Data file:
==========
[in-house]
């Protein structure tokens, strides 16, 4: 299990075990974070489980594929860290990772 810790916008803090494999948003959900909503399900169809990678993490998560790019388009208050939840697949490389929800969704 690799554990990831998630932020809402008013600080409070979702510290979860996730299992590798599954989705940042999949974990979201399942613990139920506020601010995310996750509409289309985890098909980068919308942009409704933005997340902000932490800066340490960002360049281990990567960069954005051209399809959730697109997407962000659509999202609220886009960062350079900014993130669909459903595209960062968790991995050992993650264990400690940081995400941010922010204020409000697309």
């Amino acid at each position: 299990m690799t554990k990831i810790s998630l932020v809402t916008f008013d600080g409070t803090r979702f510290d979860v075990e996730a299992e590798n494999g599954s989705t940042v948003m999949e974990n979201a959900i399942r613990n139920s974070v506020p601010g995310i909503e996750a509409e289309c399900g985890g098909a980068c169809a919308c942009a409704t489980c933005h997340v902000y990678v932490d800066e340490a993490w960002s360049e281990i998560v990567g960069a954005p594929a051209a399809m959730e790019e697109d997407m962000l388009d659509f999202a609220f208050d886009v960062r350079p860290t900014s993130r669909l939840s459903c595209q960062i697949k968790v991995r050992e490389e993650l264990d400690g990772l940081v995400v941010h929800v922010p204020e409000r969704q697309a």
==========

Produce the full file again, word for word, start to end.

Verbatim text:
[in-house]
């Protein structure tokens, strides 16, 4: 299990075990974070489980594929860290990772 810790916008803090494999948003959900909503399900169809990678993490998560790019388009208050939840697949490389929800969704 690799554990990831998630932020809402008013600080409070979702510290979860996730299992590798599954989705940042999949974990979201399942613990139920506020601010995310996750509409289309985890098909980068919308942009409704933005997340902000932490800066340490960002360049281990990567960069954005051209399809959730697109997407962000659509999202609220886009960062350079900014993130669909459903595209960062968790991995050992993650264990400690940081995400941010922010204020409000697309």
């Amino acid at each position: 299990m690799t554990k990831i810790s998630l932020v809402t916008f008013d600080g409070t803090r979702f510290d979860v075990e996730a299992e590798n494999g599954s989705t940042v948003m999949e974990n979201a959900i399942r613990n139920s974070v506020p601010g995310i909503e996750a509409e289309c399900g985890g098909a980068c169809a919308c942009a409704t489980c933005h997340v902000y990678v932490d800066e340490a993490w960002s360049e281990i998560v990567g960069a954005p594929a051209a399809m959730e790019e697109d997407m962000l388009d659509f999202a609220f208050d886009v960062r350079p860290t900014s993130r669909l939840s459903c595209q960062i697949k968790v991995r050992e490389e993650l264990d400690g990772l940081v995400v941010h929800v922010p204020e409000r969704q697309a």